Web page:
In “Shostakovich 360º”, Alexander Shelley and the Royal Philharmonic Orchestra attempted to make sense of some of the musical influences that shaped Shostakovich’s music, cleverly placing the Symphony no. 9 in the context of music by fellow Russians. Harking back fifty years from the symphony’s composition in 1945, they began with Glazunov’s gloriously lush Concert Waltz no. 1. Shelley described Glazunov as the “glue” of the programme, which explored among other things the dynamic between the outward influences of European music and a more inward Romantic Nationalism. Glazunov’s Waltz is pure Viennese froth and Shelley and the RPO took great delight in the swirling string melodies and sweet woodwind decorations, communicating a sense of fun and delight in its simplicity.

Kian Soltani
© Juventino Mateo

Shelley gave well-pitched introductions, supplying some contextual detail and listening tips with an easy manner. This, combined with the upfront and personal Cadogan Hall acoustic, made for a genial and almost intimate atmosphere, rarely achieved in an orchestral concert.

Glazunov (along with Rimsky-Korsakov) was responsible for completing Borodin’s opera Prince Igor – although the evidence for his supposed reconstruction of the overture purely from hearing it once on the piano is a little scant. In the orchestral version of the Polovtsian Dances (no. 17) there was more lush playing from the RPO, with Shelley coaxing a few hints of the wild out of the players, such as the clarinets' Wild Dance of the Men. Mostly the ensemble was tight, apart from a slightly sluggish woodwind pickup before the reprise of the Gliding Dance of the Maidens and some ragged offbeats in the concluding General Dance, that Shelley avoided feeling too routine by elegantly shaping the dynamic ebb and flow of the melodies.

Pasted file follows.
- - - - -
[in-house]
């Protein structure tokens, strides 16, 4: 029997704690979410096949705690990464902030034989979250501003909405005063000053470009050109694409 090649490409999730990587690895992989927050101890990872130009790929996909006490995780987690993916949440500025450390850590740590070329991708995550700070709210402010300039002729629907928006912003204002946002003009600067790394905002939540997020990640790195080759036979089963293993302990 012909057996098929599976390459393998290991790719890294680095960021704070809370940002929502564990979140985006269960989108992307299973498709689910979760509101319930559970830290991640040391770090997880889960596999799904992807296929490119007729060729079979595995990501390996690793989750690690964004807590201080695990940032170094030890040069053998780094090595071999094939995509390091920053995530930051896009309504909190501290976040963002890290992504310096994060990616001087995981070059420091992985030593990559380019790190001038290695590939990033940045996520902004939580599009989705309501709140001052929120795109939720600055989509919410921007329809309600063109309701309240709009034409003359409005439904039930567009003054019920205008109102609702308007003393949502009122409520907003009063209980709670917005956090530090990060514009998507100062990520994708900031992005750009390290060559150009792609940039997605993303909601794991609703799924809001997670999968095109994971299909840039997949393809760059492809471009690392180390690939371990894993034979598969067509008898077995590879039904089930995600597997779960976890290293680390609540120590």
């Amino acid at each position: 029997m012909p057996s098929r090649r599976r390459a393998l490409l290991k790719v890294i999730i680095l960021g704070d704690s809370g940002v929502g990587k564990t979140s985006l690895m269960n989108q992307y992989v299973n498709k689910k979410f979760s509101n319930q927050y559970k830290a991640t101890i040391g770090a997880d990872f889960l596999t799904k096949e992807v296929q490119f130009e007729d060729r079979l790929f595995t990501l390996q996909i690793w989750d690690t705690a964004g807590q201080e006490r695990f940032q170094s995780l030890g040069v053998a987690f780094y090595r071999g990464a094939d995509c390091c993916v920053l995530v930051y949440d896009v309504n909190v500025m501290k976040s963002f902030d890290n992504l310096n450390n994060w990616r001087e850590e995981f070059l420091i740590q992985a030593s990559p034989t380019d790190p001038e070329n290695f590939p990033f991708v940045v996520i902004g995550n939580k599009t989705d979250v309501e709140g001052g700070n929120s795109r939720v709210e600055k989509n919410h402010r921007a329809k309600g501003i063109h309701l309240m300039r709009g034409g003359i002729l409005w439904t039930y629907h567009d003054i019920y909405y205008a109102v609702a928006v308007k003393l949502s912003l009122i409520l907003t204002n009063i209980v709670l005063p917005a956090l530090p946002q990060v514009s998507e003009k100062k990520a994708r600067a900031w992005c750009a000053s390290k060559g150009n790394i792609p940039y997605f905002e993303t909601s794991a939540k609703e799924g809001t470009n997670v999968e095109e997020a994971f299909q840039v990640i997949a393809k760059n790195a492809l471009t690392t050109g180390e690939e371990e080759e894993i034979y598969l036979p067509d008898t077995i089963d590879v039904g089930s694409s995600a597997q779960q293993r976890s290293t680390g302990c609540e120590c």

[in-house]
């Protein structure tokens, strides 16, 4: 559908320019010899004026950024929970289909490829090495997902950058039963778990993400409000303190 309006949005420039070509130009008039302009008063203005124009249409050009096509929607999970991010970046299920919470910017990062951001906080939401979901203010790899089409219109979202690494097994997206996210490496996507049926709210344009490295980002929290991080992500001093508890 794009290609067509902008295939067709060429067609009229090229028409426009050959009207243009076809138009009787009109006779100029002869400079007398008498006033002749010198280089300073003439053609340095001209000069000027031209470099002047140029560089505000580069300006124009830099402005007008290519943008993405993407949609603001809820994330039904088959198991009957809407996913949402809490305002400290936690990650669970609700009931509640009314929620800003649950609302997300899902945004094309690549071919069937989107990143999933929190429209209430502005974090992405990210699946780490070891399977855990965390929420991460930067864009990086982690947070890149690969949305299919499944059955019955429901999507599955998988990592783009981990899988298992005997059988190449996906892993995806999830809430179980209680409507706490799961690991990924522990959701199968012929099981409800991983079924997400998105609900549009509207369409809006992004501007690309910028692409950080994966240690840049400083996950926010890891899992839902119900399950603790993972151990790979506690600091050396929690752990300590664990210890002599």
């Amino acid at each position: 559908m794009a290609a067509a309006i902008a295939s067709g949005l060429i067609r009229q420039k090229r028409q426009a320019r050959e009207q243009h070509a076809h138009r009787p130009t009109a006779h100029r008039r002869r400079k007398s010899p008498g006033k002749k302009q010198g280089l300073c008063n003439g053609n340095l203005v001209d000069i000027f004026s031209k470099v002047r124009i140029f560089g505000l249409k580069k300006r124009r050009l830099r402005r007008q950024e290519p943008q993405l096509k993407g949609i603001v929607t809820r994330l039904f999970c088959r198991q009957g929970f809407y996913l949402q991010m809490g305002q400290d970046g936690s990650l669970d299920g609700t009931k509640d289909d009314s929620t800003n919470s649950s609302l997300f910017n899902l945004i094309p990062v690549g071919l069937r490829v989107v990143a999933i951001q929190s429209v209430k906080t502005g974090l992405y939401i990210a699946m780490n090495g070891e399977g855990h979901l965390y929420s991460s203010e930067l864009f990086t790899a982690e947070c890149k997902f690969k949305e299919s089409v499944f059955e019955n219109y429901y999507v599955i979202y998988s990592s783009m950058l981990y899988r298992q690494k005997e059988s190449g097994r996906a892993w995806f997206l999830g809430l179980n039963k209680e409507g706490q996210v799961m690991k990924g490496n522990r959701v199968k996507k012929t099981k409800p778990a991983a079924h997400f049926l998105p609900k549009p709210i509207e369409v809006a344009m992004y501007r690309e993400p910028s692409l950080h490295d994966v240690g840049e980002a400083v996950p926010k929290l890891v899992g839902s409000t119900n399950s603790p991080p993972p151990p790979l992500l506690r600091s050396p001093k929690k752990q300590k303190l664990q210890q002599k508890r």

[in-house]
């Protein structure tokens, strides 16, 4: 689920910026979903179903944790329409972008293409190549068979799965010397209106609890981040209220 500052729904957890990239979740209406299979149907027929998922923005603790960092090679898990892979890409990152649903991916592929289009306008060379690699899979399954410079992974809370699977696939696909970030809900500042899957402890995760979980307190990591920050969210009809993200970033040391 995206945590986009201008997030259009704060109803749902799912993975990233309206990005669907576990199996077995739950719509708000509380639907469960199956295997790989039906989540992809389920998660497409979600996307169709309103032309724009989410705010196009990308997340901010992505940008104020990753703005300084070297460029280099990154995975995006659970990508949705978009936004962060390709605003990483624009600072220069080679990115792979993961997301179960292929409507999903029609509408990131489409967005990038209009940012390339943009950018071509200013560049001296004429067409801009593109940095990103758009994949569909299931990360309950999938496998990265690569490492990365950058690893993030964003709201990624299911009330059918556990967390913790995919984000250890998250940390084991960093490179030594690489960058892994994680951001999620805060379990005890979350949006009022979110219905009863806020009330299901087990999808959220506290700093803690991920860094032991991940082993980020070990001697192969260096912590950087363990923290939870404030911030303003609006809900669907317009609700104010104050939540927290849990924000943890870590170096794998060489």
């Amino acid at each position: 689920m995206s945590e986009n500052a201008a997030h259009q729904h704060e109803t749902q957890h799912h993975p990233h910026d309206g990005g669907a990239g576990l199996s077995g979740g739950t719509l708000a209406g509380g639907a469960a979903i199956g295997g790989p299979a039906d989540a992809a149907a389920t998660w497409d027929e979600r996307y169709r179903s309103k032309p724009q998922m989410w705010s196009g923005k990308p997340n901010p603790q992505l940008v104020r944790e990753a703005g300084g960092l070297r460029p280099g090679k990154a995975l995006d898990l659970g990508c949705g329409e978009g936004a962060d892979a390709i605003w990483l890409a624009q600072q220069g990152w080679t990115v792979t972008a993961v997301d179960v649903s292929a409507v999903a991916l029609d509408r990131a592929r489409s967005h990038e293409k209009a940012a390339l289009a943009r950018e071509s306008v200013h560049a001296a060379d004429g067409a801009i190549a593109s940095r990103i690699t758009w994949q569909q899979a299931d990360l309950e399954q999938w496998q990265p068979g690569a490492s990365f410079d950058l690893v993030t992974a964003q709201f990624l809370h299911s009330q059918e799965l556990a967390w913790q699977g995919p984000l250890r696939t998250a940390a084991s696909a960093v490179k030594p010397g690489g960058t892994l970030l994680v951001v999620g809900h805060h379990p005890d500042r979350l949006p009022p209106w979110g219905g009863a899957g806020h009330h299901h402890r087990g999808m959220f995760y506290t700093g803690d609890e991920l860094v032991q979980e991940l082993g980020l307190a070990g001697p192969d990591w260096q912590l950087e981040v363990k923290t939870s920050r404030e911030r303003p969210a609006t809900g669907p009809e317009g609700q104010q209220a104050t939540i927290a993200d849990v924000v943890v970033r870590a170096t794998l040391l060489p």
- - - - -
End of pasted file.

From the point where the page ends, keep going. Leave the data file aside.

Between Glazunov and Borodin, however, we had real fire and passion in the form of Prokofiev’s Sinfonia Concertante, a reworking for Rostropovich of his earlier Cello Concerto. Cellist Kian Soltani gave an astonishingly commanding performance of this phenomenally challenging work, combining incredible lyricism with breathtaking precision in the rapid-fire passages, as well as pinpoint accuracy in the frequent forays to the very limits of the fingerboard. But more than this, he cut through the virtuosity and managed to allow Prokofiev’s music to speak way beyond mere fireworks, particularly evident in the second movement’s cadenza. Shelley and the RPO responded with precision and energy throughout. Soltani delivered a playfully humorous March from the Music for Children, Op.65 as a warmly received encore.

Shostakovich’s Symphony no. 9 came at a point when expectations were high that he would produce a celebratory victorious follow-up to the shatteringly powerful “Leningrad” and “Stalingrad” symphonies that preceded it. He himself had raised expectations, announcing he intended to write a large-scale work with chorus and soloists. In the event, however, he went for something altogether more subversive – a relatively short, purely abstract piece with much circus-style, sardonic wit, biting satire but also, at its heart, the Largo, a brief agonised lament in the form of a keening bassoon solo.

Shelley and the RPO were on great form here, with Shelley setting quick tempi and the RPO responding with accuracy and tight ensemble. The woodwind section deserve particular praise, with considerable solo work required, not least from bassoonist Helen Storey, with that heartrending plea in the Largo, as well as flautist Emer McDonough’s plaintive second movement solo. Following that emotively oppressive slow movement, the finale was suitably thrilling, with its rising sense of frenzy as the orchestra galloped to the finish line and the symphony’s sudden end.